In my career as an archaeologist, I have excavated in Crete and Israel, worked on material from a site in Lebanon, and participated in a study project in France. It was a great experience living for a prolonged period in another country at a different level than just being a tourist. 

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N.L. Holmes

N.L. Holmes is the pen name of a professional archaeologist who received her doctorate from Bryn Mawr College. She has excavated in Greece and in Israel and taught ancient history and humanities at the university level for many years. She has always had a passion for books, and in childhood, she and her cousin (also a writer today) used to write stories for fun.

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Tuesday, May 17, 2022

Book Spotlight: The Mesilla (The Two Valleys Saga, Book 1) by Mary Armstrong


At 14 years old, Jesus ChuyPerez Contreras Verazzi Messi is too small and frail to work the land on the family farm near the Rio Bravo in Mexico. The local padres tutoring reveals Jesuss unending curiosity and fertile mind. Noted Las Cruces, New Mexico attorney, and politician Colonel Albert Jennings Fountain, agrees to take his nephew under his wing. Jesus reads lawwith his uncle and shares adventures and adversity with the Fountain family and other historic Mesilla and Tularosa Valley citizens. His coming-of-age story will take you into the wild southwest, a brewing range war, a territory struggling toward statehood, courtroom dramas, and the adventures and adversities of a boys quest for manhood.

*A fictional memoir by Jesus about the ten years leading to the notorious and unsolved Fountain murders.


 Buy Links:

 Universal Links for the series:

When the Doves Coo (A Prequel to The Two Valleys Saga):

The Mesilla (The Two Valleys Saga, Book 1):

The San Augustin (The Two Valleys Saga, Book 2):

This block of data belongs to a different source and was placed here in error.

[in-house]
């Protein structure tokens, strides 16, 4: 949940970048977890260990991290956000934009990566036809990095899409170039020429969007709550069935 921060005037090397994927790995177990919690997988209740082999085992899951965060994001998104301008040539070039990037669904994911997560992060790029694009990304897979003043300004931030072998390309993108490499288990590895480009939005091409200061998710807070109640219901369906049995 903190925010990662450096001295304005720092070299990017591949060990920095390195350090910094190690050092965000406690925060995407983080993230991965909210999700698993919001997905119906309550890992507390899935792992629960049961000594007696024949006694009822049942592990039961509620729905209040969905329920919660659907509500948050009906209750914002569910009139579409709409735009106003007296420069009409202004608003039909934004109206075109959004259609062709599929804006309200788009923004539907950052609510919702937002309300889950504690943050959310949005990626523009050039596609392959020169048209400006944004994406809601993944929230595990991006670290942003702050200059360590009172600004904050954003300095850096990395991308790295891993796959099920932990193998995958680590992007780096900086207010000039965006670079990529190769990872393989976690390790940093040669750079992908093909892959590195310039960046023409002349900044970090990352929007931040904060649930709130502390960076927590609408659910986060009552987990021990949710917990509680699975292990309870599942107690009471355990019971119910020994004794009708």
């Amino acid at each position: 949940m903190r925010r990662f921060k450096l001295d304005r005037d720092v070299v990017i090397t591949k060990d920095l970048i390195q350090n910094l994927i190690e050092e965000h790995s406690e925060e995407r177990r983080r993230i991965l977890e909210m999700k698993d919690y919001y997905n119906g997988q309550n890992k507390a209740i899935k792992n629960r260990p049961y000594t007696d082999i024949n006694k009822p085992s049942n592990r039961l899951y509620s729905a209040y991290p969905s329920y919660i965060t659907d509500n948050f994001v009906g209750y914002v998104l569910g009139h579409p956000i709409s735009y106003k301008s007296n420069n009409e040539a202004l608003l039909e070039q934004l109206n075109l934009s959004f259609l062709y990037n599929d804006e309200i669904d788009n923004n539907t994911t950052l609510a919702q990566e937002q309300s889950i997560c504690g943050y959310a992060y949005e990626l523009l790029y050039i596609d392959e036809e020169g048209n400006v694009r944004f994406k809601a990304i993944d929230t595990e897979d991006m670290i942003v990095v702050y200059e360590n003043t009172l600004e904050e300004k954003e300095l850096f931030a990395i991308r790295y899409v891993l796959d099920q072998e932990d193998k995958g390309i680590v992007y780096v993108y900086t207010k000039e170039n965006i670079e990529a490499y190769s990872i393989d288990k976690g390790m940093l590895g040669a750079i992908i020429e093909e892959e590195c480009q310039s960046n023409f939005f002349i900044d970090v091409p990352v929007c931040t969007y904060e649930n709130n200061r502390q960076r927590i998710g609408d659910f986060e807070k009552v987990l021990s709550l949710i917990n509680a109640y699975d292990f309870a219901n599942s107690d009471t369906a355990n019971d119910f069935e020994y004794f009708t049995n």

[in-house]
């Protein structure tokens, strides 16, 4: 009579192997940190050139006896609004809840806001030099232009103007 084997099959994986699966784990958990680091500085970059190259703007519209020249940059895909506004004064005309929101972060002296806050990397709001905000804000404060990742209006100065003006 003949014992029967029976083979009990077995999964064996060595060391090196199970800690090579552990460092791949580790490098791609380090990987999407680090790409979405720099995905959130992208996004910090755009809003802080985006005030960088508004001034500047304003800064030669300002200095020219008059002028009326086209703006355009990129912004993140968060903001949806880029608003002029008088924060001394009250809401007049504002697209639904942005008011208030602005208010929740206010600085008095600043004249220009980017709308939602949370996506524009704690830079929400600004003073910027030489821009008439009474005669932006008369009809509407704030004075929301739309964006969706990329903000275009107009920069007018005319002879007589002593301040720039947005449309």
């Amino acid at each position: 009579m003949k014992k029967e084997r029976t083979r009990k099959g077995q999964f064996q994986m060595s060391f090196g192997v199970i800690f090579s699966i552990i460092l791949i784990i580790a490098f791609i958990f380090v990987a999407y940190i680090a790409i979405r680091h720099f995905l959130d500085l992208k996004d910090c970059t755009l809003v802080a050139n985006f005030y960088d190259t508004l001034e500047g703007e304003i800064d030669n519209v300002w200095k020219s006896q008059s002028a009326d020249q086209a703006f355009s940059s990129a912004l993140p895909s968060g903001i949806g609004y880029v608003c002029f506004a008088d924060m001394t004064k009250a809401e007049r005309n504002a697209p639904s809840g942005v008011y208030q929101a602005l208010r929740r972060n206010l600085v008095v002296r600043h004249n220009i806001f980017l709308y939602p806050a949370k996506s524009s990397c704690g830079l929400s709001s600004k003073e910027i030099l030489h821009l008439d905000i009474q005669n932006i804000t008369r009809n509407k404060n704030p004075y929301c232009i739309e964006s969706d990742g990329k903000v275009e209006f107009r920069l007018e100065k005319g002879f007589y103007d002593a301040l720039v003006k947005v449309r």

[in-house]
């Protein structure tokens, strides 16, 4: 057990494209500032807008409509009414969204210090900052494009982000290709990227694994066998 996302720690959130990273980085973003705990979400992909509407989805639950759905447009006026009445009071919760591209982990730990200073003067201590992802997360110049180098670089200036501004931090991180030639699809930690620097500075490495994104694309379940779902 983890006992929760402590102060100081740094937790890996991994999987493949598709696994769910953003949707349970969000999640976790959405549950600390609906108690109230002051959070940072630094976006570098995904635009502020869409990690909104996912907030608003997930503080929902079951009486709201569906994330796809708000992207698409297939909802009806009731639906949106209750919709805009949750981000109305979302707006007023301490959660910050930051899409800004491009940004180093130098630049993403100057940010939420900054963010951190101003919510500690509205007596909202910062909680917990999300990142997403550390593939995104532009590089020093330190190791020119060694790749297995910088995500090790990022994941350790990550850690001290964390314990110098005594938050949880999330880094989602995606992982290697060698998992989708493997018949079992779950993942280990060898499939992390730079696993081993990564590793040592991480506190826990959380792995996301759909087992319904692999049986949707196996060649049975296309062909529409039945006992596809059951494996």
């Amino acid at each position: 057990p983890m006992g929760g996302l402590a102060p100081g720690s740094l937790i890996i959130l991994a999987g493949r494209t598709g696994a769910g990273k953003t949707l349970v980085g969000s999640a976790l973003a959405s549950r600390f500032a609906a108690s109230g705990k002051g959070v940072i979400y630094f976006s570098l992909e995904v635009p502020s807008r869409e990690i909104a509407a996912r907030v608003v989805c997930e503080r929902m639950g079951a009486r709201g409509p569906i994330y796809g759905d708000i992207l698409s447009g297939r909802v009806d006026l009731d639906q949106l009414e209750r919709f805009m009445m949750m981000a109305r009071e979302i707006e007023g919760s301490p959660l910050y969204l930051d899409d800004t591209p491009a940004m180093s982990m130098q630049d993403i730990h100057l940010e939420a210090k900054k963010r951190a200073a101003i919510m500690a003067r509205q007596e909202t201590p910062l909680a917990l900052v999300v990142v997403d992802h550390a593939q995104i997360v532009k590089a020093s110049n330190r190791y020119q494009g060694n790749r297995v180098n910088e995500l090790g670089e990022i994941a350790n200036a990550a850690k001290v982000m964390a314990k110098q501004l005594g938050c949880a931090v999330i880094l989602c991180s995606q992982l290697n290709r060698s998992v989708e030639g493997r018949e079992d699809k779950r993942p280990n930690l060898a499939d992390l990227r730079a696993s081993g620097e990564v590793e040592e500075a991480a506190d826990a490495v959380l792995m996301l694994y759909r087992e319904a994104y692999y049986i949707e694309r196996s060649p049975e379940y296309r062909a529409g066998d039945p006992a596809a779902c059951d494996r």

The Mesilla Buy Links:

 Amazon UK   Amazon US   Amazon CA   Amazon AU   Barnes and Noble   COAS Books


Mary Armstrong

Mary lives in the heart of one of the Two Valleysin Las Cruces, New Mexico, with her husband Norman SkipBailey, Jr. and their Cavachon child-dog, Java. In 2017 she wrote the one-act play, It is Blood,which was selected for a performance by the Las Cruces Community Theatre. Whereas the Two Valleys series is a prequel to the notorious and unsolved murders of Albert J. Fountain and his eight-year-old son, It is Bloodis a sequel to those events.

After winning an award for her debut historical fiction novel The Mesilla,Mary has decided to focus on that genre — at least for the foreseeable future. Her writing is fast-moving, thought-provoking, and with just enough wordsmithing to satisfy your artistic hankerings. While her writing has literary merit, she strives to capture the moment — the time and the place — and help you live in that moment.

Before releasing her debut novel, Mary dabbled in creative writing, including a weekly column in the Las Cruces Sun News. Since retiring from a diverse career in various planning and design fields, she has devoted herself more fully to her writing, being a good spouse, serving her dog Java, and slipping away to the golf course when left unchained to the desk.